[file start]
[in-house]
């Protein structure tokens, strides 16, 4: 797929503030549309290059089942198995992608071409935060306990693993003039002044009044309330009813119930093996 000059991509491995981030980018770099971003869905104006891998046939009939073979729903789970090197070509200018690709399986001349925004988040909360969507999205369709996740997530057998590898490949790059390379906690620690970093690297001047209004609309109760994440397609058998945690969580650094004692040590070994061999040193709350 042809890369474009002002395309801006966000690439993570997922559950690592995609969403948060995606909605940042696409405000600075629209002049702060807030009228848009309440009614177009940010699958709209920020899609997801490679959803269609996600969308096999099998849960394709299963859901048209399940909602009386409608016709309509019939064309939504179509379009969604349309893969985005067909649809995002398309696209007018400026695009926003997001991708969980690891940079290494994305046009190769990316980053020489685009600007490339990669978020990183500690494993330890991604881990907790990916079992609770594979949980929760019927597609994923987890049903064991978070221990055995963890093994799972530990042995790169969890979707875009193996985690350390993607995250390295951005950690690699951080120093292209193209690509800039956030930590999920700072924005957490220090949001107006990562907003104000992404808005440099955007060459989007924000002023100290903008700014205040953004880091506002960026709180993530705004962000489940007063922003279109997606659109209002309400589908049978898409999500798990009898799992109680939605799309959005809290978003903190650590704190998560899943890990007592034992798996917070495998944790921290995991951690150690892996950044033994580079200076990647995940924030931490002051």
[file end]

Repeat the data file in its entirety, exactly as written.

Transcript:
[in-house]
């Protein structure tokens, strides 16, 4: 797929503030549309290059089942198995992608071409935060306990693993003039002044009044309330009813119930093996 000059991509491995981030980018770099971003869905104006891998046939009939073979729903789970090197070509200018690709399986001349925004988040909360969507999205369709996740997530057998590898490949790059390379906690620690970093690297001047209004609309109760994440397609058998945690969580650094004692040590070994061999040193709350 042809890369474009002002395309801006966000690439993570997922559950690592995609969403948060995606909605940042696409405000600075629209002049702060807030009228848009309440009614177009940010699958709209920020899609997801490679959803269609996600969308096999099998849960394709299963859901048209399940909602009386409608016709309509019939064309939504179509379009969604349309893969985005067909649809995002398309696209007018400026695009926003997001991708969980690891940079290494994305046009190769990316980053020489685009600007490339990669978020990183500690494993330890991604881990907790990916079992609770594979949980929760019927597609994923987890049903064991978070221990055995963890093994799972530990042995790169969890979707875009193996985690350390993607995250390295951005950690690699951080120093292209193209690509800039956030930590999920700072924005957490220090949001107006990562907003104000992404808005440099955007060459989007924000002023100290903008700014205040953004880091506002960026709180993530705004962000489940007063922003279109997606659109209002309400589908049978898409999500798990009898799992109680939605799309959005809290978003903190650590704190998560899943890990007592034992798996917070495998944790921290995991951690150690892996950044033994580079200076990647995940924030931490002051």